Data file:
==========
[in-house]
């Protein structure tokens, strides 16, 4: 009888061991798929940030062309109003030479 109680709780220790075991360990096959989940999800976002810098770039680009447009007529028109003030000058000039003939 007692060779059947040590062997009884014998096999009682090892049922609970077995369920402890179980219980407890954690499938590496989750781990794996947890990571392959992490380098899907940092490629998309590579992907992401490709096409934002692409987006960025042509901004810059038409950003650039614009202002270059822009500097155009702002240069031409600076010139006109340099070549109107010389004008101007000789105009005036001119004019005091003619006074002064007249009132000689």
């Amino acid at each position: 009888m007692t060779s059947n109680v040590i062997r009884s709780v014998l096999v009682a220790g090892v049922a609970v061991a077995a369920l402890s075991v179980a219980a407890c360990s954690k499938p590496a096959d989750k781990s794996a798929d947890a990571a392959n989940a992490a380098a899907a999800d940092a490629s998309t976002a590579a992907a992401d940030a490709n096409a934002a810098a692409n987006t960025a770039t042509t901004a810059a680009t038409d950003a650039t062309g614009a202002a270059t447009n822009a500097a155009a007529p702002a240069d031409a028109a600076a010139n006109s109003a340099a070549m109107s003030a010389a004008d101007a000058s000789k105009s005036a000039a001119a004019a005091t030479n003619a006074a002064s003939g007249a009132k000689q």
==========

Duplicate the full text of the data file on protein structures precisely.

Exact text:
[in-house]
């Protein structure tokens, strides 16, 4: 009888061991798929940030062309109003030479 109680709780220790075991360990096959989940999800976002810098770039680009447009007529028109003030000058000039003939 007692060779059947040590062997009884014998096999009682090892049922609970077995369920402890179980219980407890954690499938590496989750781990794996947890990571392959992490380098899907940092490629998309590579992907992401490709096409934002692409987006960025042509901004810059038409950003650039614009202002270059822009500097155009702002240069031409600076010139006109340099070549109107010389004008101007000789105009005036001119004019005091003619006074002064007249009132000689």
């Amino acid at each position: 009888m007692t060779s059947n109680v040590i062997r009884s709780v014998l096999v009682a220790g090892v049922a609970v061991a077995a369920l402890s075991v179980a219980a407890c360990s954690k499938p590496a096959d989750k781990s794996a798929d947890a990571a392959n989940a992490a380098a899907a999800d940092a490629s998309t976002a590579a992907a992401d940030a490709n096409a934002a810098a692409n987006t960025a770039t042509t901004a810059a680009t038409d950003a650039t062309g614009a202002a270059t447009n822009a500097a155009a007529p702002a240069d031409a028109a600076a010139n006109s109003a340099a070549m109107s003030a010389a004008d101007a000058s000789k105009s005036a000039a001119a004019a005091t030479n003619a006074a002064s003939g007249a009132k000689q």